This Discovery At Monticello Plantation Has Shed Light On The Thomas Jefferson Mystery

Thomas Jefferson's Monticello property in Virginia is a landmark in which scholars have long been studying. The estate itself along with the people who lived and worked there have a significant place in the history of the United States. Although there is a great amount of documentation on Jefferson's main home, archaeologists recently launched a new agenda to reveal more about the original activities within the grounds. During this agenda, researchers made a discovery that completely stunned historians.

President's Plantation

Thomas Jefferson, who was the third President of the United States, resided at his Monticello plantation home in Charlottesville, Virginia before moving to the White House in 1801. The property is now a historical landmark, but Jefferson began construction on Monticello, (meaning "little mountain" in Italian) in 1768. The grounds have been looked at and studied very closely, and the image of the plantation's main house is on the back of the U.S nickel. Although the estate has faced criticism and scrutiny, a recent discovery on the property has revealed details about a mystery that shocked historians.

The Controversy Surrounding The Property

Thomas Jefferson was around 26-years-old when he began building the estate on the land that he had inherited from his father. This massive 5,000-acre plantation was used to cultivate tobacco and wheat. However, like many plantations of the time, Monticello has a controversial legacy linked to one of the darkest corners of American history. Jefferson. used free workers along with indentured servants and enslaved laborers to build the plantation house, and he had hundreds of slaves working and living at Monticello.


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A Complicated Legacy

Thomas Jefferson is one of the nation's Founding Fathers and is considered one of the biggest figures in American history. He was the principal author of the U.S Declaration of Independence and penned the "immortal declaration" that "All men are created equal." Although he manifested those words, Jefferson owned 607 slaves over the course of his lifetime, which obviously seemed controversial.

An Enigmatic Figure

One of the slaves Thomas Jefferson owned was a woman named Sally Hemings. It will be beneficial for you to remember this name seeing as her life was undoubtedly intertwined with Jefferson's, and her relationship with him raised the curiosity of historians for more than a century. Her life was clouded in mystery, and it was the discovery made 200 years after her death that gave historians new insights to who she was exactly and what occurred during her time at Monticello.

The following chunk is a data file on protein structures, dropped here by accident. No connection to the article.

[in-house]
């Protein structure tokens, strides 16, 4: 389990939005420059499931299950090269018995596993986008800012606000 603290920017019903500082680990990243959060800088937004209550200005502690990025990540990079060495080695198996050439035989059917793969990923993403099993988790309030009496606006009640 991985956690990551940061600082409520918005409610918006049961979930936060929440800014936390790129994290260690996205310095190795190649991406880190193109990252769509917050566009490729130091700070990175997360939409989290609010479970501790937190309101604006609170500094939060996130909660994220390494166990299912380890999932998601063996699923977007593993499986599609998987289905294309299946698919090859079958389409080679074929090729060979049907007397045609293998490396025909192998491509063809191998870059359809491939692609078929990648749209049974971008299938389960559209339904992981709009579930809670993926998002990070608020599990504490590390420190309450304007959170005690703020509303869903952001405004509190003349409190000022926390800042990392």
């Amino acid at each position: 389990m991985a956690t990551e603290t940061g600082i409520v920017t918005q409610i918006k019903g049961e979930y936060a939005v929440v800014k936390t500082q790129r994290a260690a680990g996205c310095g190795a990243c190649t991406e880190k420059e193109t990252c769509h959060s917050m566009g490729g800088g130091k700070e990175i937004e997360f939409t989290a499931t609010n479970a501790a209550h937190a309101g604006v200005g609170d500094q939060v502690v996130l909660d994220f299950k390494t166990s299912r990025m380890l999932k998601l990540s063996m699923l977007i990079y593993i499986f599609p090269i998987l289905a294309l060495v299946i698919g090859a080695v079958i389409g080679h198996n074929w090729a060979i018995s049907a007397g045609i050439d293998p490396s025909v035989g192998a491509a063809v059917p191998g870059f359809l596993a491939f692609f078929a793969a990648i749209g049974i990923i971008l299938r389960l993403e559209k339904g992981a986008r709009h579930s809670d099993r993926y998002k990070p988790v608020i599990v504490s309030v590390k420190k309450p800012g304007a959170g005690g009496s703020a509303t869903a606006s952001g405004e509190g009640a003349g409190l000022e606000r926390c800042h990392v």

Who Was She?

It was revealed by her son Madison, that Sally Hemings was the half-sister of Thomas Jefferson's wife, Martha (pictured above). Sally was born in 1773 to a planter and slave trader named John Wayles, who was also Martha Jefferson's father. Her mother's name was Betty Hemings, who was of biracial heritage and born into slavery. Children who were born to enslaved others ere also considered slaves. So as an infant, Sally's siblings and mother came to Jefferson's home as slaves belonging to Martha as part of her inheritance from her father.


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National Intrigue

Sally Hemings was the youngest of her six siblings, and was a whopping 25 years younger than her half-sister, Martha Jefferson. Hemings and her brothers and sisters grew up at the plantation at Monticello and were used as artisans and domestic servants. During that time, the children were considered to have positions at the top of the slave hierarchy and because of this, they did not labor in the fields. Although she didn't know it at the time, years later, Sally would become the subject of national intrigue.

A Trail Of Clues

Sally Hemings was enslaved until Thomas Jefferson's death in 1826. Although she lived only the last nine years of her life freely, the details of her time at the Monticello plantation have remained a lost mystery. However, a trail of clues uncovered over the years has led to a better understanding of her significant and historical role. One of the only existing descriptions of her was by an enslaved blacksmith named Isaac Granger Jefferson. He describes her as being, "mighty near white...very handsome, long straight hair down her back."

Painting a Picture


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Although there were no portraits of Hemings, we can get an idea of her based on the few descriptions we have of her. Thomas Jefferson's grandson describes her as being "light colored and decidedly good looking." Historians can conclude that her duties at the home included being a seamstress and chambermaid. Mystery has ensued as Jefferson was detailed about his finances and births in his records of the property, but yet he rarely mentioned her.

French Connection

At 14 years-old, Sally Hemings accompanied Thomas Jefferson's youngest daughter, Mary, to London and then to Paris, where Jefferson was serving as the U.S envoy to France. It was during this time that Sally's life changed completely. Her brother, James (pictured above), joined the Jefferson's on their trip to Europe as a chef. Since slavery was illegal in France, something happened that motivated Sally to return to the U.S where she would be a slave again.

What Happens In Paris....

It was in Paris that historians believe that Thomas Jefferson and Sally Hemings began a relationship. During this time, the president had been in his mid 40s, and at the age of 16, Hemings became pregnant. Hemings returned to the U.S in 1789, and went on to have six children following her return. Observers believed they were Jefferson's, since the children resembled him. The relationship would only be publicly written about for the first time 20 years later.


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Unproven Allegations